Table of contents
How to Use the Payoff Matrix to Prioritize Solutions
Are you new to a Process Improvement role?
Do you want to learn some tips from a Master Black Belt with over 20 years of experience?
In this article, I’m going to show you how to use a simple tool to prioritize the improvements generated from the Improve phase of your Lean Six Sigma project. The tool is called a Payoff Matrix and it helps prioritize your improvements according to their benefit if implemented and the resources needed to implement.
Below is an example of a completed Payoff Matrix:
Before Prioritizing Improvements
Before we can prioritize the improvements, we must make a comprehensive list of the improvements. These improvements must be actionable items that mitigate the root causes that you uncovered in the analyze phase. Actionable items are problems that we can implement a tangible fix.
Setting the Stage for Improvement Prioritization
Before we can prioritize the improvements, we need to draw the the Payoff Matrix. I like to draw the Payoff Matrix on a flip chart to get engagement from the whole team.
Let me take you through the steps to drawing the Payoff Matrix:
With a blue marker draw cross-hairs in the middle of the flip chart (like the one pictured below)
With a red marker, draw cross-hairs in each of the four sections (like the one pictured below)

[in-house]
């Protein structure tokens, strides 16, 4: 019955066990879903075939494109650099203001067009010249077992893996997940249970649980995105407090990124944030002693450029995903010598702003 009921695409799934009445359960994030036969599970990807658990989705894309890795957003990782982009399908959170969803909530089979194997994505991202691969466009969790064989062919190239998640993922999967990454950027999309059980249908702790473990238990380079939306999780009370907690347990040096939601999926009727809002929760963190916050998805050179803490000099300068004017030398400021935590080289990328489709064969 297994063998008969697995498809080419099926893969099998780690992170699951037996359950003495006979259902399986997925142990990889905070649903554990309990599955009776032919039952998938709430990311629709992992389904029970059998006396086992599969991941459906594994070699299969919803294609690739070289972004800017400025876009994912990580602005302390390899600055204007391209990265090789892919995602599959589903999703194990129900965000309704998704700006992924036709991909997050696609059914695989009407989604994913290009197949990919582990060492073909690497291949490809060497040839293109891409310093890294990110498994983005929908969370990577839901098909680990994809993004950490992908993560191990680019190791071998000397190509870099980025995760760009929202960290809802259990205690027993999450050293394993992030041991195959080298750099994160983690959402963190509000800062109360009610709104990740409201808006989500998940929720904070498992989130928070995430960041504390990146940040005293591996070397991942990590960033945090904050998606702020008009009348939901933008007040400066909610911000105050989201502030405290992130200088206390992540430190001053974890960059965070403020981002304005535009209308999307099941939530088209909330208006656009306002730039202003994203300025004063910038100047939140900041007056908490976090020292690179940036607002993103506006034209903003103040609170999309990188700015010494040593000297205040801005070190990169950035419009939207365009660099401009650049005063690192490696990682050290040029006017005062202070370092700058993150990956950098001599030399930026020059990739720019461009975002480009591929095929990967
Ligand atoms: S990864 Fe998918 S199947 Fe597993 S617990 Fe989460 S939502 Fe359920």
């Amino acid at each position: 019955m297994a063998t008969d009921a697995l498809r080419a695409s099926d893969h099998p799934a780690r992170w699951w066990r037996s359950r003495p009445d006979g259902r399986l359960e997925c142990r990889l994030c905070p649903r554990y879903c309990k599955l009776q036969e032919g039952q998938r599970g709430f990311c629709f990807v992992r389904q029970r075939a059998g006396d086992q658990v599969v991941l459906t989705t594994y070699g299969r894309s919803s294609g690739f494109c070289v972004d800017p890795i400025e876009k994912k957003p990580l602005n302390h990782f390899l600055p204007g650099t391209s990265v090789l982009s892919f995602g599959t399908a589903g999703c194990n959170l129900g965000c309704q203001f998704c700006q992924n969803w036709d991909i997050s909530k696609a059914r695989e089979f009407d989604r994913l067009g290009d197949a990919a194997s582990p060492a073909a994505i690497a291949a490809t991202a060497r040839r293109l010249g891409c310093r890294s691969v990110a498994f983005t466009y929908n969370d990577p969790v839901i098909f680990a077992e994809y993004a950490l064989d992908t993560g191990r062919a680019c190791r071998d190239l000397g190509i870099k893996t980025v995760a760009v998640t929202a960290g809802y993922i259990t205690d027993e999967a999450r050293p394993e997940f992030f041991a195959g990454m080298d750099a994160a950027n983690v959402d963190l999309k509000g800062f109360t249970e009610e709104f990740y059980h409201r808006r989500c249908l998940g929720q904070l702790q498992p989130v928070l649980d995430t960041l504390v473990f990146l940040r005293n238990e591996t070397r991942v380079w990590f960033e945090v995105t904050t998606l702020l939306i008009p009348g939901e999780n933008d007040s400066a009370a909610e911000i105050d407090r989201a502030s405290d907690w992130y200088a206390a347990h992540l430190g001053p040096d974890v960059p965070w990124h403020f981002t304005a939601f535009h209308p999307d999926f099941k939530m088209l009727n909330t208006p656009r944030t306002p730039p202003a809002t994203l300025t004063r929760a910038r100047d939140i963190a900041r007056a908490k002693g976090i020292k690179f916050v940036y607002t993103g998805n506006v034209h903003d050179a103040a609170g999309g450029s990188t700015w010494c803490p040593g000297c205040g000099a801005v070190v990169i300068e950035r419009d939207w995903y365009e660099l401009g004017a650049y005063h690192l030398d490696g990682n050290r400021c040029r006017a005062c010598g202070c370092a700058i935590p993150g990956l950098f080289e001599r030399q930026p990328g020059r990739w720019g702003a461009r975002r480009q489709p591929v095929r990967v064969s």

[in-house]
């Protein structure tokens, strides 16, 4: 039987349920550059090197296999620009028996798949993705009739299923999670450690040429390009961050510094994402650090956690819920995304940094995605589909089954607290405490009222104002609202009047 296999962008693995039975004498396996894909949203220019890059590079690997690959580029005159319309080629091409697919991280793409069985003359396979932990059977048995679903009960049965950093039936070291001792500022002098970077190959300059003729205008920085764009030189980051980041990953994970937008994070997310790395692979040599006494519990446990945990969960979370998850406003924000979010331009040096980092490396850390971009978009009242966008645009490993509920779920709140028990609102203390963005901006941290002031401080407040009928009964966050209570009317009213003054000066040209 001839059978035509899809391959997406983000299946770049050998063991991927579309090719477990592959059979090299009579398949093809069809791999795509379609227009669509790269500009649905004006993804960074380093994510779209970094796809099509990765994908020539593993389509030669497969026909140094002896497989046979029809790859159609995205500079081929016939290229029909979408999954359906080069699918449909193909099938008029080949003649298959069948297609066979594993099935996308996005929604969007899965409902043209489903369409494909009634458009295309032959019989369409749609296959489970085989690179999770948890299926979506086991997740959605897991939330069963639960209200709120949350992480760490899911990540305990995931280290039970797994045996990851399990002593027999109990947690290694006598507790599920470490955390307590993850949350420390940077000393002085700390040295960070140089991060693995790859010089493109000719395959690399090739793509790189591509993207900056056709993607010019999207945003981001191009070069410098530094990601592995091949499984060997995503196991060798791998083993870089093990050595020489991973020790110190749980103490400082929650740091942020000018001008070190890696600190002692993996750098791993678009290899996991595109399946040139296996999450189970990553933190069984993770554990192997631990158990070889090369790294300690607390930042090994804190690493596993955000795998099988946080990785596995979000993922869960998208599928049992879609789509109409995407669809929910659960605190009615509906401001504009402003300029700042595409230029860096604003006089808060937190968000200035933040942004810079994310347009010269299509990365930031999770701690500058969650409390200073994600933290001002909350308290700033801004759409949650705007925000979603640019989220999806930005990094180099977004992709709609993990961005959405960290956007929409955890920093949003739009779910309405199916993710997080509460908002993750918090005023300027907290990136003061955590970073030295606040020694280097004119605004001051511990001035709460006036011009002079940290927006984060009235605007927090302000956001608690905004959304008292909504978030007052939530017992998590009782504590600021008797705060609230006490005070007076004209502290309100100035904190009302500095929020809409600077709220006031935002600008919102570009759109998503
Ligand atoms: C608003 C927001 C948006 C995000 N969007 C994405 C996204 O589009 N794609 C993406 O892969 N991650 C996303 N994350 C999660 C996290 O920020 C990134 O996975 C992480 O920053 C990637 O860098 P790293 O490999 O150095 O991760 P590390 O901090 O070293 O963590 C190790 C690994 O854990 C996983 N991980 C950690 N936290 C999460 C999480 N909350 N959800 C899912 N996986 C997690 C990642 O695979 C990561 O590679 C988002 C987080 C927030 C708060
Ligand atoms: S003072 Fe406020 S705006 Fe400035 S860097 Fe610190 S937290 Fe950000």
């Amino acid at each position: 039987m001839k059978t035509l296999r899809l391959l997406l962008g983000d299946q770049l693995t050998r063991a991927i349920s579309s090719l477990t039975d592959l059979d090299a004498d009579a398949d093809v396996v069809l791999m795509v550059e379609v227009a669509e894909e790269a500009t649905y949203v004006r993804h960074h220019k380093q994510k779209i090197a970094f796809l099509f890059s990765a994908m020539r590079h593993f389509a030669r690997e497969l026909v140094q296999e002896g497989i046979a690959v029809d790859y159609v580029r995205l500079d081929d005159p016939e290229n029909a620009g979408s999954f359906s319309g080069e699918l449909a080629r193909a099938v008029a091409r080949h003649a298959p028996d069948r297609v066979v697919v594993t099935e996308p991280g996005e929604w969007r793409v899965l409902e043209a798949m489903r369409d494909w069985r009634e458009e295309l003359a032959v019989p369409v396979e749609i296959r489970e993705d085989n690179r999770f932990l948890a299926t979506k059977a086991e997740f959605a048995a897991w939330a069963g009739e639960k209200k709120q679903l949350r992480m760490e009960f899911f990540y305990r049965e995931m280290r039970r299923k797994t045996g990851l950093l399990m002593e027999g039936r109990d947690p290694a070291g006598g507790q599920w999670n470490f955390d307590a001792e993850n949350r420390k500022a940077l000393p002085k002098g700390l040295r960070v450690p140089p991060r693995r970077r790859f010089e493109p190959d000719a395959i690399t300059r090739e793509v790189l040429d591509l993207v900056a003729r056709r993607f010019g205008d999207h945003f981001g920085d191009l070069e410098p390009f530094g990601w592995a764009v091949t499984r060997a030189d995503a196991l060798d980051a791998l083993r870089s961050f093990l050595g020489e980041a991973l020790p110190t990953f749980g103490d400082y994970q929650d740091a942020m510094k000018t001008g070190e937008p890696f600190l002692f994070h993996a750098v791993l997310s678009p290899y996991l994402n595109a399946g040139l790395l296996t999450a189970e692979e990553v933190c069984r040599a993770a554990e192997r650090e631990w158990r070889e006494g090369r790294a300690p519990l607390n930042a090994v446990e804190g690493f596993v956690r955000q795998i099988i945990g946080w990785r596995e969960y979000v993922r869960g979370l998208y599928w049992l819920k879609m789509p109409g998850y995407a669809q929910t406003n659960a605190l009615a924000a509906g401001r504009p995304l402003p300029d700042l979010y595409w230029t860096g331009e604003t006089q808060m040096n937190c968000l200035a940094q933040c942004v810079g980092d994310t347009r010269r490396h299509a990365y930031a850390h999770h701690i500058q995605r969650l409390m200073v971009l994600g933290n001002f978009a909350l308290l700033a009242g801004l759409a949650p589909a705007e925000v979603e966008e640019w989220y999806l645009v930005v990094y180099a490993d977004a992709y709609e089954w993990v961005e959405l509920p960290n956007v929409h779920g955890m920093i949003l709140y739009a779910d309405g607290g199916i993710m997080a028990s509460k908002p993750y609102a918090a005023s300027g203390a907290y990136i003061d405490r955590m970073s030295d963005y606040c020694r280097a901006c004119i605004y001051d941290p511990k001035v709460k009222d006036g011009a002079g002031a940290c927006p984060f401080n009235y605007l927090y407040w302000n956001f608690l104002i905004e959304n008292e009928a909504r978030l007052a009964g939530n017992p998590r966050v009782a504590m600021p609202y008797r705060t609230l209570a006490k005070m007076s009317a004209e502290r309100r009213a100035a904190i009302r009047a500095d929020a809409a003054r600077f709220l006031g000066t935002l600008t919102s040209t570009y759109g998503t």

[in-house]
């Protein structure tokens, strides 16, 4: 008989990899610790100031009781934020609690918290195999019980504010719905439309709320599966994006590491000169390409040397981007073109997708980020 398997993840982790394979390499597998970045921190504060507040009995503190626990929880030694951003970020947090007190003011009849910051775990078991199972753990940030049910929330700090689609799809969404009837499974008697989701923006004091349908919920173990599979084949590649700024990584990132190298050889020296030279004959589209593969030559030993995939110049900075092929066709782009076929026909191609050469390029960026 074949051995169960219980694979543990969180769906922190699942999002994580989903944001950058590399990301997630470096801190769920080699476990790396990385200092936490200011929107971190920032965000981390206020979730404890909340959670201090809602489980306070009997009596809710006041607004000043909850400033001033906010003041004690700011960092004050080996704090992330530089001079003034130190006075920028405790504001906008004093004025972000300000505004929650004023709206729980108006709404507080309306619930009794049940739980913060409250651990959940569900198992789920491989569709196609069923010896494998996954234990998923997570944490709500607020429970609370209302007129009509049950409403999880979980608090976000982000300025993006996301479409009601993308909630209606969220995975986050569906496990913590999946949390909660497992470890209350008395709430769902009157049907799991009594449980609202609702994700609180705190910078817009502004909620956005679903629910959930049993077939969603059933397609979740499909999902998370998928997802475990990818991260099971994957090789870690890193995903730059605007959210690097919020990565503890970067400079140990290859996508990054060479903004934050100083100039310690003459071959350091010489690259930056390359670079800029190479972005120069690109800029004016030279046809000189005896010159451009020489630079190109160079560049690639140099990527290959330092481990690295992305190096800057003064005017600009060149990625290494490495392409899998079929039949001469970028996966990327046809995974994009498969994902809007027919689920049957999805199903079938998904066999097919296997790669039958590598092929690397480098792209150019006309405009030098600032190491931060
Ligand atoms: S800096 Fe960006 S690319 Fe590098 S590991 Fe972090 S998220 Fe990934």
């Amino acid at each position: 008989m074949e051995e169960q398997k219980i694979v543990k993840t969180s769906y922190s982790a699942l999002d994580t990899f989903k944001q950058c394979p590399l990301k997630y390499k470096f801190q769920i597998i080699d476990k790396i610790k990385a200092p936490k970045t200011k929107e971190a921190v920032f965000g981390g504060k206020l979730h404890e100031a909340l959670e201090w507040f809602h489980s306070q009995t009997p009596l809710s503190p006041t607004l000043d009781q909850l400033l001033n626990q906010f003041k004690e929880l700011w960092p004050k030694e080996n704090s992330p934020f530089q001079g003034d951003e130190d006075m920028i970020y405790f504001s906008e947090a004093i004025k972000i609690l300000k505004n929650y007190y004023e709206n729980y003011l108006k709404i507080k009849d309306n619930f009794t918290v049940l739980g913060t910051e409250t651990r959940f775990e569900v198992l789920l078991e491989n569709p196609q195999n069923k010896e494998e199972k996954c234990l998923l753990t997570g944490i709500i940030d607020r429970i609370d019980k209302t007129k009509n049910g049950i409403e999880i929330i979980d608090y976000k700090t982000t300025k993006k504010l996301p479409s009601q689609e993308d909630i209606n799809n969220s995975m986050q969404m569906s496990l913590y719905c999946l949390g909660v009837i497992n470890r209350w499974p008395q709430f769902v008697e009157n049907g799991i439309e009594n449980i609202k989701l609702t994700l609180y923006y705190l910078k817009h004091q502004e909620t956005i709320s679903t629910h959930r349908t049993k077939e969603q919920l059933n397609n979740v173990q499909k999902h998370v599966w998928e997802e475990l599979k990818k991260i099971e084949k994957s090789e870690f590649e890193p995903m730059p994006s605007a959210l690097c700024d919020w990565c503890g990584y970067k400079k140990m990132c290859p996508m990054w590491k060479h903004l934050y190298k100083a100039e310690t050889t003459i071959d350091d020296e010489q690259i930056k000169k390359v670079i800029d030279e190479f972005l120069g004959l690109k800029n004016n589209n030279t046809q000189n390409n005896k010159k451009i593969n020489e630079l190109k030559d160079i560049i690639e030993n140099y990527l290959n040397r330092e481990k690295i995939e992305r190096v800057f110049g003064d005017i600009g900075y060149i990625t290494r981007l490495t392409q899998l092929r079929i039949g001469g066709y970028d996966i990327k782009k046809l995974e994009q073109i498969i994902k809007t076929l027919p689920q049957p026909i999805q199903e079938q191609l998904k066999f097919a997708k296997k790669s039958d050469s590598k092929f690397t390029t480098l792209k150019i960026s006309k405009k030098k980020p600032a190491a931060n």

Along the X axis draw the Low to High Resource line. Along the Y axis draw the Low to High Benefit line (like the one pictured below)
Start Prioritizing Improvements
Now that we have drawn the Payoff Matrix, we can start populating and prioritizing improvements. Use your teams list of improvements. Start with improvement #1. Place the #1 on the payoff matrix according to the benefit of implementing the improvement and the amount of resource to implement. Move on improvement #2, #3, etc.
What is the Meaning of the Four Quadrants?
- “Quick Win” Quadrant: These are improvements that are easy to implement and have a relatively high benefit. This is the quadrant that should be the priority when implementing Six Sigma Definition: Six Sigma is a set of techniques and t... Learn More... project improvements.
- “Filler” Improvements: The improvements in this quadrant will individually have less effectThe change in the A synonym for “mean”: the sum of a set of values divided... Learn More... value of the output caused by a ch… but cumulatively could have a large It's the change in the average value of the output caused by....
- Do we have the Time and Money?: The improvements in this quadrant are costly in time and/or expense. These improvements are were we have to evaluate the risk of giving up the resources and the reward gained.
- “Kill It”: The improvements in this quadrant have little It's the change in the average value of the output caused by... and are costly. These improvements are either tabled or we can decide they are not worth pursuing.
An Example on a flip chart:
What did you think? Did this article help you and your team to effectively prioritize your solutions? Please share your thoughts in the comments below.